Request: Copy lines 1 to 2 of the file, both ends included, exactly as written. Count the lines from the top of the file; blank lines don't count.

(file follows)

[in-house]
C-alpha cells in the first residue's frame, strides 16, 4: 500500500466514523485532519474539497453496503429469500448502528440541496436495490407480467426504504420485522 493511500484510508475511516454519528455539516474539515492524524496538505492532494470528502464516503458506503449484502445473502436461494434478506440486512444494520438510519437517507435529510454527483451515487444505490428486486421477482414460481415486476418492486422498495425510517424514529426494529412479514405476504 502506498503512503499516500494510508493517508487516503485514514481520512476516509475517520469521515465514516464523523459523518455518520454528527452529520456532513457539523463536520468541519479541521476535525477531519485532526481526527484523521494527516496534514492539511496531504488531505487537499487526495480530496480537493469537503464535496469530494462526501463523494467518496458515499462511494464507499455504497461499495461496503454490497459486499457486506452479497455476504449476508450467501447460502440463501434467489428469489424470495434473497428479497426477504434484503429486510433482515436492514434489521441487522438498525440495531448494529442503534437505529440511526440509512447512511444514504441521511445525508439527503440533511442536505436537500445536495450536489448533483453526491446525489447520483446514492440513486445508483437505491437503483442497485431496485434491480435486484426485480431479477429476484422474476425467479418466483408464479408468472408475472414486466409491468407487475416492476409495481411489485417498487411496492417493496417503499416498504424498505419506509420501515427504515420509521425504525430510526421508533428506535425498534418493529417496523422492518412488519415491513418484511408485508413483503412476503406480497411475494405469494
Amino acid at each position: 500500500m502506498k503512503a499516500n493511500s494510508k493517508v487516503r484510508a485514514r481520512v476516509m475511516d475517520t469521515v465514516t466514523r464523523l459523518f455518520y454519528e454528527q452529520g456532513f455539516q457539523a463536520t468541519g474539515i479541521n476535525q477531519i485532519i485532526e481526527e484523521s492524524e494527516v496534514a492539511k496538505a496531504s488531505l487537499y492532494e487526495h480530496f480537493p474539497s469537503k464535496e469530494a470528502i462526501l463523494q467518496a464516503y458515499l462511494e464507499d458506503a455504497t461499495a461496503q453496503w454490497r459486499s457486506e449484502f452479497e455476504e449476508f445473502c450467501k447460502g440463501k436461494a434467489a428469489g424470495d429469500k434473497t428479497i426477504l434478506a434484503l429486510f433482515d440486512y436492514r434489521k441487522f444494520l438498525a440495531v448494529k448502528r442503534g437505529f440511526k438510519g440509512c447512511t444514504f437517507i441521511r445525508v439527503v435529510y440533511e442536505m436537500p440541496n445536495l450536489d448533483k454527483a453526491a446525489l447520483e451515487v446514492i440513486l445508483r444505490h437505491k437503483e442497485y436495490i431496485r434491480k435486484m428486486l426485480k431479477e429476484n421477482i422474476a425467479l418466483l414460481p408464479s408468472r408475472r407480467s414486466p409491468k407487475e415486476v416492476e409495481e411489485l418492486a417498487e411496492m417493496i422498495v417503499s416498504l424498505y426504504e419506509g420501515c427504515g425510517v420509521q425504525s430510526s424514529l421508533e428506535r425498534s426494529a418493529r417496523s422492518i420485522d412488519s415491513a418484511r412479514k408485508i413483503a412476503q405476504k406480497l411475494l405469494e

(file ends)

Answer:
[in-house]
C-alpha cells in the first residue's frame, strides 16, 4: 500500500466514523485532519474539497453496503429469500448502528440541496436495490407480467426504504420485522 493511500484510508475511516454519528455539516474539515492524524496538505492532494470528502464516503458506503449484502445473502436461494434478506440486512444494520438510519437517507435529510454527483451515487444505490428486486421477482414460481415486476418492486422498495425510517424514529426494529412479514405476504 502506498503512503499516500494510508493517508487516503485514514481520512476516509475517520469521515465514516464523523459523518455518520454528527452529520456532513457539523463536520468541519479541521476535525477531519485532526481526527484523521494527516496534514492539511496531504488531505487537499487526495480530496480537493469537503464535496469530494462526501463523494467518496458515499462511494464507499455504497461499495461496503454490497459486499457486506452479497455476504449476508450467501447460502440463501434467489428469489424470495434473497428479497426477504434484503429486510433482515436492514434489521441487522438498525440495531448494529442503534437505529440511526440509512447512511444514504441521511445525508439527503440533511442536505436537500445536495450536489448533483453526491446525489447520483446514492440513486445508483437505491437503483442497485431496485434491480435486484426485480431479477429476484422474476425467479418466483408464479408468472408475472414486466409491468407487475416492476409495481411489485417498487411496492417493496417503499416498504424498505419506509420501515427504515420509521425504525430510526421508533428506535425498534418493529417496523422492518412488519415491513418484511408485508413483503412476503406480497411475494405469494